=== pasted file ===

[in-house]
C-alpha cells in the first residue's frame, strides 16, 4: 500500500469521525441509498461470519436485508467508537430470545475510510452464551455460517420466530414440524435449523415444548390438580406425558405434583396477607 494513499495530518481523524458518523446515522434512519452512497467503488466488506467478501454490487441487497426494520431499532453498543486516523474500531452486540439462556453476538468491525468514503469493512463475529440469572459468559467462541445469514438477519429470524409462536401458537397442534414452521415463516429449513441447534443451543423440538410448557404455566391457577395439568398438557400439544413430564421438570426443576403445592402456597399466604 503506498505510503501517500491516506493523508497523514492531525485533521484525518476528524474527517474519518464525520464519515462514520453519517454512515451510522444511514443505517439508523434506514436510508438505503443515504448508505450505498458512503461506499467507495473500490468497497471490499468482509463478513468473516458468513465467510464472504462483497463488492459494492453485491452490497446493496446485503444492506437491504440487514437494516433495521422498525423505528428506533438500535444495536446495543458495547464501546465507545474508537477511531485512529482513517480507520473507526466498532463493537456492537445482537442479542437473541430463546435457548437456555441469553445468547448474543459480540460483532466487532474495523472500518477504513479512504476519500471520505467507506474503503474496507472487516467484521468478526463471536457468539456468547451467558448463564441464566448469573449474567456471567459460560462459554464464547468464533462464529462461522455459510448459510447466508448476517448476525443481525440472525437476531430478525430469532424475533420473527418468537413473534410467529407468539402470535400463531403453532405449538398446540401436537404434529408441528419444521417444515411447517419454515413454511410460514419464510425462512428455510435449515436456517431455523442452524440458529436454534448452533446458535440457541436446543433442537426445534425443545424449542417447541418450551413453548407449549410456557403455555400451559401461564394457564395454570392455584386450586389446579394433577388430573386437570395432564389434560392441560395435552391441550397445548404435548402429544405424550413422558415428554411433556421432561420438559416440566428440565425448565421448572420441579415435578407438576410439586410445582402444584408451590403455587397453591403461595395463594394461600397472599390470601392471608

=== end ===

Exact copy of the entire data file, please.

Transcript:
[in-house]
C-alpha cells in the first residue's frame, strides 16, 4: 500500500469521525441509498461470519436485508467508537430470545475510510452464551455460517420466530414440524435449523415444548390438580406425558405434583396477607 494513499495530518481523524458518523446515522434512519452512497467503488466488506467478501454490487441487497426494520431499532453498543486516523474500531452486540439462556453476538468491525468514503469493512463475529440469572459468559467462541445469514438477519429470524409462536401458537397442534414452521415463516429449513441447534443451543423440538410448557404455566391457577395439568398438557400439544413430564421438570426443576403445592402456597399466604 503506498505510503501517500491516506493523508497523514492531525485533521484525518476528524474527517474519518464525520464519515462514520453519517454512515451510522444511514443505517439508523434506514436510508438505503443515504448508505450505498458512503461506499467507495473500490468497497471490499468482509463478513468473516458468513465467510464472504462483497463488492459494492453485491452490497446493496446485503444492506437491504440487514437494516433495521422498525423505528428506533438500535444495536446495543458495547464501546465507545474508537477511531485512529482513517480507520473507526466498532463493537456492537445482537442479542437473541430463546435457548437456555441469553445468547448474543459480540460483532466487532474495523472500518477504513479512504476519500471520505467507506474503503474496507472487516467484521468478526463471536457468539456468547451467558448463564441464566448469573449474567456471567459460560462459554464464547468464533462464529462461522455459510448459510447466508448476517448476525443481525440472525437476531430478525430469532424475533420473527418468537413473534410467529407468539402470535400463531403453532405449538398446540401436537404434529408441528419444521417444515411447517419454515413454511410460514419464510425462512428455510435449515436456517431455523442452524440458529436454534448452533446458535440457541436446543433442537426445534425443545424449542417447541418450551413453548407449549410456557403455555400451559401461564394457564395454570392455584386450586389446579394433577388430573386437570395432564389434560392441560395435552391441550397445548404435548402429544405424550413422558415428554411433556421432561420438559416440566428440565425448565421448572420441579415435578407438576410439586410445582402444584408451590403455587397453591403461595395463594394461600397472599390470601392471608